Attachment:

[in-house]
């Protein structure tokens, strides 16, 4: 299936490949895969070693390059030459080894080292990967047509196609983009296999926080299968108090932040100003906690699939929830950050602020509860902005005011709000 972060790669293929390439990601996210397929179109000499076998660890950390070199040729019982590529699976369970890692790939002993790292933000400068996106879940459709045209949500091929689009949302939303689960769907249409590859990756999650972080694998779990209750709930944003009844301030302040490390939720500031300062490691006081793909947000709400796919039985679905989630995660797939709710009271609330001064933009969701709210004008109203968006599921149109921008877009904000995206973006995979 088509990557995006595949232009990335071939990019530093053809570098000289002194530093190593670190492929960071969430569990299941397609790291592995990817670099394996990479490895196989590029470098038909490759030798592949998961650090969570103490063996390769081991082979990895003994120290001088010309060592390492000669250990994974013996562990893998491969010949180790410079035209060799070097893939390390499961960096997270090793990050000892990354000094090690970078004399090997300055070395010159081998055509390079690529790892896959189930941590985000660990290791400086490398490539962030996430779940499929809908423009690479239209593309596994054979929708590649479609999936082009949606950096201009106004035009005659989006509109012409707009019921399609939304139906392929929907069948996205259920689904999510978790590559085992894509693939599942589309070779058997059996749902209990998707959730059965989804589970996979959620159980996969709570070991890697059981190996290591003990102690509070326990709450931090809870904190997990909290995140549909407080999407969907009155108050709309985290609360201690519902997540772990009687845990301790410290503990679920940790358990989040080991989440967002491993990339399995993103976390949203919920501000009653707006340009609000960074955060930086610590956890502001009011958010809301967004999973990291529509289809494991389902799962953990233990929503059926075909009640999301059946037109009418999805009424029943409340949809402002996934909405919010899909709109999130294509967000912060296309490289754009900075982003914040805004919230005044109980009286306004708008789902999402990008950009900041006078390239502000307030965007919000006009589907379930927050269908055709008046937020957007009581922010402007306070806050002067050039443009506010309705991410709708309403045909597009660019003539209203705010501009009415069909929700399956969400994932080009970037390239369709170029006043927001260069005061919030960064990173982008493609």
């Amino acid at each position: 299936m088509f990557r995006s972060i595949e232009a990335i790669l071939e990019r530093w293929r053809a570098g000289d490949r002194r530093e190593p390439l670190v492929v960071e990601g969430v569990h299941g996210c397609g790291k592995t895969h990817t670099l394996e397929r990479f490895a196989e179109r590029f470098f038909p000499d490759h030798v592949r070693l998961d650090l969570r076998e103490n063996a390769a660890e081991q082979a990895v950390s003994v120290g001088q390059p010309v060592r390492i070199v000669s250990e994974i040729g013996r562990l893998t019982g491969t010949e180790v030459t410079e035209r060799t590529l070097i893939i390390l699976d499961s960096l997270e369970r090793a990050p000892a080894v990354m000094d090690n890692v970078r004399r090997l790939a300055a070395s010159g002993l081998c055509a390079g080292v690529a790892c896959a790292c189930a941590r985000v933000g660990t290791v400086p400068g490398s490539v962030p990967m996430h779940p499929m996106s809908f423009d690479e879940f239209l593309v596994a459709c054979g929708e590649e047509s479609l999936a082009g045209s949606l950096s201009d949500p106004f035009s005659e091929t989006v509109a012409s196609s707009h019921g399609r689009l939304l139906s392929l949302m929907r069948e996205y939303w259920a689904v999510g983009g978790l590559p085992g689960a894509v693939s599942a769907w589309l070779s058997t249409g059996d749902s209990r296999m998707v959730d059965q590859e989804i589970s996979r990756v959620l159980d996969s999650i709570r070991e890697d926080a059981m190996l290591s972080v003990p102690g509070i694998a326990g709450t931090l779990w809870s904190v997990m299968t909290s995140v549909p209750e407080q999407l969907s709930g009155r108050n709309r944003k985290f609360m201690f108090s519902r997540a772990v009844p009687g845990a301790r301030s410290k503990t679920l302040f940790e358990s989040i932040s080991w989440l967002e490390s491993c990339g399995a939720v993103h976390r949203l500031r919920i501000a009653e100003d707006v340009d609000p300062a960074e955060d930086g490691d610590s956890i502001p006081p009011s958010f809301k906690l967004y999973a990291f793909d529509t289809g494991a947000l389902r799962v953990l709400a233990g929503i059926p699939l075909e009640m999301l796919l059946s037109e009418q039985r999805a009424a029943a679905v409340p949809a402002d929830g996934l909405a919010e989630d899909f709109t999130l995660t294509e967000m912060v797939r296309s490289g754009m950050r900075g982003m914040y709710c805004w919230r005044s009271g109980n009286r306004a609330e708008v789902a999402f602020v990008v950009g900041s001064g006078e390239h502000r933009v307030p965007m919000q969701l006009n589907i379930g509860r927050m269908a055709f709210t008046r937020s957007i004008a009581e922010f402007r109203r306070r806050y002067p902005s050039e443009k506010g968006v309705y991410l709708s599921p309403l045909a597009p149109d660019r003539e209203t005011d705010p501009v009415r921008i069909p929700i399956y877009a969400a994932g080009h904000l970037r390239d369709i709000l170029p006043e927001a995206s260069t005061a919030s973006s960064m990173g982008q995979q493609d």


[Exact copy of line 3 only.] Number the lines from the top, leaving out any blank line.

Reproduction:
């Amino acid at each position: 299936m088509f990557r995006s972060i595949e232009a990335i790669l071939e990019r530093w293929r053809a570098g000289d490949r002194r530093e190593p390439l670190v492929v960071e990601g969430v569990h299941g996210c397609g790291k592995t895969h990817t670099l394996e397929r990479f490895a196989e179109r590029f470098f038909p000499d490759h030798v592949r070693l998961d650090l969570r076998e103490n063996a390769a660890e081991q082979a990895v950390s003994v120290g001088q390059p010309v060592r390492i070199v000669s250990e994974i040729g013996r562990l893998t019982g491969t010949e180790v030459t410079e035209r060799t590529l070097i893939i390390l699976d499961s960096l997270e369970r090793a990050p000892a080894v990354m000094d090690n890692v970078r004399r090997l790939a300055a070395s010159g002993l081998c055509a390079g080292v690529a790892c896959a790292c189930a941590r985000v933000g660990t290791v400086p400068g490398s490539v962030p990967m996430h779940p499929m996106s809908f423009d690479e879940f239209l593309v596994a459709c054979g929708e590649e047509s479609l999936a082009g045209s949606l950096s201009d949500p106004f035009s005659e091929t989006v509109a012409s196609s707009h019921g399609r689009l939304l139906s392929l949302m929907r069948e996205y939303w259920a689904v999510g983009g978790l590559p085992g689960a894509v693939s599942a769907w589309l070779s058997t249409g059996d749902s209990r296999m998707v959730d059965q590859e989804i589970s996979r990756v959620l159980d996969s999650i709570r070991e890697d926080a059981m190996l290591s972080v003990p102690g509070i694998a326990g709450t931090l779990w809870s904190v997990m299968t909290s995140v549909p209750e407080q999407l969907s709930g009155r108050n709309r944003k985290f609360m201690f108090s519902r997540a772990v009844p009687g845990a301790r301030s410290k503990t679920l302040f940790e358990s989040i932040s080991w989440l967002e490390s491993c990339g399995a939720v993103h976390r949203l500031r919920i501000a009653e100003d707006v340009d609000p300062a960074e955060d930086g490691d610590s956890i502001p006081p009011s958010f809301k906690l967004y999973a990291f793909d529509t289809g494991a947000l389902r799962v953990l709400a233990g929503i059926p699939l075909e009640m999301l796919l059946s037109e009418q039985r999805a009424a029943a679905v409340p949809a402002d929830g996934l909405a919010e989630d899909f709109t999130l995660t294509e967000m912060v797939r296309s490289g754009m950050r900075g982003m914040y709710c805004w919230r005044s009271g109980n009286r306004a609330e708008v789902a999402f602020v990008v950009g900041s001064g006078e390239h502000r933009v307030p965007m919000q969701l006009n589907i379930g509860r927050m269908a055709f709210t008046r937020s957007i004008a009581e922010f402007r109203r306070r806050y002067p902005s050039e443009k506010g968006v309705y991410l709708s599921p309403l045909a597009p149109d660019r003539e209203t005011d705010p501009v009415r921008i069909p929700i399956y877009a969400a994932g080009h904000l970037r390239d369709i709000l170029p006043e927001a995206s260069t005061a919030s973006s960064m990173g982008q995979q493609d």